QUT researchers have found a way to grow crystal islands that could halve the time and cost of some science experiments.
When it comes to the electronic devices we commonly use, energy storage is typically done in either batteries or supercapacitors, with both having their own strengths and limitations.
Batteries store large amounts of energy but are slower to discharge energy. Supercapacitors can only store about one-tenth of the energy of a battery but are quicker at discharging it. They are used as secondary power supply in devices such as smartphones, cameras and laptops, and have a far longer cycle life.
In research published in Advanced Materials, Associate Professor Deepak Dubal and the research team, including Professor Nunzio Motta and PhD researcher Michael Horn, developed a hybrid supercapacitor which has a capacitor-type titanium carbide-based negative electrode and a battery-type graphene-hybrid positive electrode.
The new energy storage device reaches an energy density close to that of nickel metal hydride batteries, but while also offering supercapacitor-level ultra-high power about 10 times that of lithium batteries.
“With such a unique electrode arrangement, this device is able to fill an important gap in the current low power batteries and poor energy supercapacitors, paving a way towards many more new applications”, Professor Dubal said.
Horn, who is a lead author on the study involving researchers in Australia, India and Germany, said the asymmetric arrangement of the material of the electrodes offered strong potential in energy storage development.
“Batteries often fail quickly if they are continuously cycled at high rates,” Mr Horn said.
“But even if you use modest cycling rates and low depth of discharge to get a really long life, batteries could maybe reach 5000 charge/discharge cycles.
“However, our device, after being cycled at a high current rate for 10,000 charge/discharges, retained around 90 per cent of its initial storage capacity.”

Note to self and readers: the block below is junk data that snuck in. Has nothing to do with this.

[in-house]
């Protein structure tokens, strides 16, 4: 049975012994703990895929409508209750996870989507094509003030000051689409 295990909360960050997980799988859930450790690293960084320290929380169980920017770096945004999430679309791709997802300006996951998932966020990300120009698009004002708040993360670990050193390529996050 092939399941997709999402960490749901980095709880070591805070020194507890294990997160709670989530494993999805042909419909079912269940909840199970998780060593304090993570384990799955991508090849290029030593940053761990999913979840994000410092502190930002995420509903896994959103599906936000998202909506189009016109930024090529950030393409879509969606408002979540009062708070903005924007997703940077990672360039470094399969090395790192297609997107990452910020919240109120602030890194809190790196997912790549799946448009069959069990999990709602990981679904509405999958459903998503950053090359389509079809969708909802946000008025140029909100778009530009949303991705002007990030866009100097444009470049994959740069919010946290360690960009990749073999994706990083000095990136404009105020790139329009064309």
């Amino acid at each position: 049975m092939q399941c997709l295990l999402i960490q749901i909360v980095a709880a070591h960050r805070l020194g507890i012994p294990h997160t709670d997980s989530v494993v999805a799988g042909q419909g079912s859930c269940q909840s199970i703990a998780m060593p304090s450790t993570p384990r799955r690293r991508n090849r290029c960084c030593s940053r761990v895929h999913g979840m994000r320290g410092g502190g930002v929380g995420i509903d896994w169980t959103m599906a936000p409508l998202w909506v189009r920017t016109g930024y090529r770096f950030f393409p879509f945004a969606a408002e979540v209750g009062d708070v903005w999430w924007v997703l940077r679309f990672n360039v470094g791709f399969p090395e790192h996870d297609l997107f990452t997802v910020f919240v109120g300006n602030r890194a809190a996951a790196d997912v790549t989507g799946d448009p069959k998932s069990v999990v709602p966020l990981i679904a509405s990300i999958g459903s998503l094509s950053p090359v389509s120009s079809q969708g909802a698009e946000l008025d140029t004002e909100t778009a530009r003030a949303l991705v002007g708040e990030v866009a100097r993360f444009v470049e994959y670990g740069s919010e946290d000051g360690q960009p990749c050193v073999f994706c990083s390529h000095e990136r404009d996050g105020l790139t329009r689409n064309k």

The researchers said the greatest challenge in designing the device was to balance the performance of suitable capacitor-type negative electrodes with battery-type positive electrodes in a single device.
To meet that challenge, the QUT researchers collaborated with the team of international researchers from IIT Jammu, India (Dr Jayaram Kolleboyina) and TU Munich, Germany (Professor Roland Fischer) who developed graphene-based hybrid materials as positive electrodes.
They combined chemically-modified graphene with a nano-structured metal organic framework, known as a MOF, which provide excellent surface characteristics for an electrode.
“The beauty of this hybrid material is the synergic combination,” Professor Dubal said.
“The MOF not only acts as nano-pillars to separate the graphene layers but also stores charges through a chemical mechanism while the graphene provides electrical connections to the MOF as well as storing additional charges through a capacitive mechanism.
“It’s a win-win solution. This is a step towards energy storage solutions that are cheaper, extremely safe, and environmentally friendly as the electrolyte is water based and easy to recycle.”
Professor Dubal and Professor Motta are investigators with the QUT Centre for Materials Science.
Rod Chester, QUT Media, 07 3138 9449, firstname.lastname@example.org
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